There is SO much razor wire in Abuja! It’s so much a part of daily life that people dry their clothes on it. Nigerians, foreigners, rich, middle class, compounds, markets, everyone hangs it everywhere. Like mistletoe at a Christmas party (dangerous, metallic mistletoe).
“There’s a lot of noise outside the gate.
“Must be some big Oga arriving,” Dad says. “If you’re really a big deal here you’ve got a motorcade and policemen to go in before you and clear all the ‘rif-raf’ out of the way.” I shrug off my uneasiness at the class-system for a moment to smile at the portraits of Barack and Hillary in the embassy lobby — right where the ones of Bush and Condy used to be. :)
Driving around with Housing supervisors Lance and Ngozi is a welcome chance to get out of the office. They and I spent many afternoons like this last summer, and they still have a photo of us at the entrance to their cubicle. On my return, they claimed me as their intern (back off, Travel section!) and I gave them more duty-free chocolate than everyone else.
I’m sweating, having dressed for the over-air-conditioned office not the mid-day sun, and relieved when we pull over at a kiosk not far from my house. It’s almost unnoticeable, stuffed into a hole in the wall and overhung by trees. A customer sips Mirinda — the local Fanta equivalent — on a bench out front. Our driver, Emmanuel, rolls down the window and he and Lance call back and forth with the proprietress. It’s a little like being at a drive-thru except you have to find out what’s in stock today before you order.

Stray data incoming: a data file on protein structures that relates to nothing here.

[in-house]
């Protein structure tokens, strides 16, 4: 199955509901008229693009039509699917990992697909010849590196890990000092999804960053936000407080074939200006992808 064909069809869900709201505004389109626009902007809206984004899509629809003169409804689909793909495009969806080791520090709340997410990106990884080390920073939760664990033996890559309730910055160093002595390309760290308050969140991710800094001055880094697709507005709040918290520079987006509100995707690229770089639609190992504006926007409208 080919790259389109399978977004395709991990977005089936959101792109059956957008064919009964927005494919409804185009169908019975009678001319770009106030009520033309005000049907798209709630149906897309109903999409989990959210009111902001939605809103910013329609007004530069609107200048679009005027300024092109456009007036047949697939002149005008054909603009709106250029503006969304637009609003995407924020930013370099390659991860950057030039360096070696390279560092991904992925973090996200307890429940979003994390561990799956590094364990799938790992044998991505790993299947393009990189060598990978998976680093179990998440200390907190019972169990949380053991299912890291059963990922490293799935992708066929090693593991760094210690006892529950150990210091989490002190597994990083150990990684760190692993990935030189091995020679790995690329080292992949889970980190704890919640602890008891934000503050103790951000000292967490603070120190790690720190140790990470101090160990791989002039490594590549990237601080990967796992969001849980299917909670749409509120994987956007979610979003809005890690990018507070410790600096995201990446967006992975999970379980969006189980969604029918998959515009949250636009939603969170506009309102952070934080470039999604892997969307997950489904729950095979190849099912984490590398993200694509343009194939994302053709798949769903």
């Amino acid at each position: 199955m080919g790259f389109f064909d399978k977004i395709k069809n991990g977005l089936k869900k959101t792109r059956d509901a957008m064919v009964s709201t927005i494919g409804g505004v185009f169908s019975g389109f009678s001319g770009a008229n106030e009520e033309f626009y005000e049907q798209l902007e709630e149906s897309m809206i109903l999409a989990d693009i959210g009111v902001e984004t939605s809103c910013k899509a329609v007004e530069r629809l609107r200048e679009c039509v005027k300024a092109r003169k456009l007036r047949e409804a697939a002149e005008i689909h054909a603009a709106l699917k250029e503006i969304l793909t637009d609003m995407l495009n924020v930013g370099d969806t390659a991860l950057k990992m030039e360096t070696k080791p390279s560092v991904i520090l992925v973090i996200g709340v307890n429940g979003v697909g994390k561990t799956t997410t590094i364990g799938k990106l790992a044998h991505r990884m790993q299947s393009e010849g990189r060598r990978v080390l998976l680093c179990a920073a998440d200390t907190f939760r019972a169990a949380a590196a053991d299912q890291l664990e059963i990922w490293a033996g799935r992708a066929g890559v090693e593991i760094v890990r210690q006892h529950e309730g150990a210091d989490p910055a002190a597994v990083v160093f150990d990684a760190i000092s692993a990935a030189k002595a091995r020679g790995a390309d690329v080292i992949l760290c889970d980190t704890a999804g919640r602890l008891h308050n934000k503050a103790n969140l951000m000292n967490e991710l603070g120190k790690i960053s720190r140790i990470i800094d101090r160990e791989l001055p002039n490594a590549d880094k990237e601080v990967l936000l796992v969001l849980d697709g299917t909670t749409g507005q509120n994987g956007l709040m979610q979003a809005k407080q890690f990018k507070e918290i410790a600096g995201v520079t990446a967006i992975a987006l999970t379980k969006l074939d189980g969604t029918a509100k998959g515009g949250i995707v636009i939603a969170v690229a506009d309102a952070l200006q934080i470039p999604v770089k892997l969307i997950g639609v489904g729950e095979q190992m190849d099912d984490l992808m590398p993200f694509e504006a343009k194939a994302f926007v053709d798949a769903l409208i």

“Whatever’s cold,” Lance says. She has nothing cold in cans or plastic but eventually hands us glass bottles of coke, which we promise to return on our way back. She will turn them in to the bottling factory for a reimbursement. I chug mine gladly, despite having given soda up years ago. West Africa, East Africa, southern Africa — it makes no difference. No matter where or how far from everything else you go, there’s always someone sitting hopefully with a crate of coca-colas and a bottle opener. And the cost of these refreshing treasures? 40 cents.
While waiting for the others to finish an inspection, Emmanuel and I turn on the AC and talk. I ask him about the violence in Delta state. He nods knowingly and embarks on a long explanation of all things Nigerian. Touching on everything from the benefits of undocumented Ghanaian workers to government mistakes (with George Bush analogies), he concludes that “anyone who says to you that they know how this Delta thing began . . . they are not telling you the truth. Truly? No one knows.”
Traffic delays us on our way to an appointment. Nigerian roads are a major hazard, thanks to potholes and a combination of self-righteous laziness and anger, resulting in the absence of any kind of driving etiquette. (My dad has stopped signaling when he changes lanes, otherwise he’d get Carpel Tunnel or crash.) As our friend Bob said the other day,
“Sometimes the light works, sometimes not. Sometimes you have a policeman, sometimes you don’t. You constantly have to be on red alert.”
The windshield of a trundling Danfo (share-taxi) proclaims “God is My Safety,” which is good because those things don’t have seat-belts. Stretched out on one of the van’s bench-seats, camera off, I listen to the insistent honking and Ngozi’s funny stories about her nephew. On the way home I see a man bust a headlight on the car in front — the traffic moves forward and no one seems surprised.
In all this I find a strange, and persistent, peace.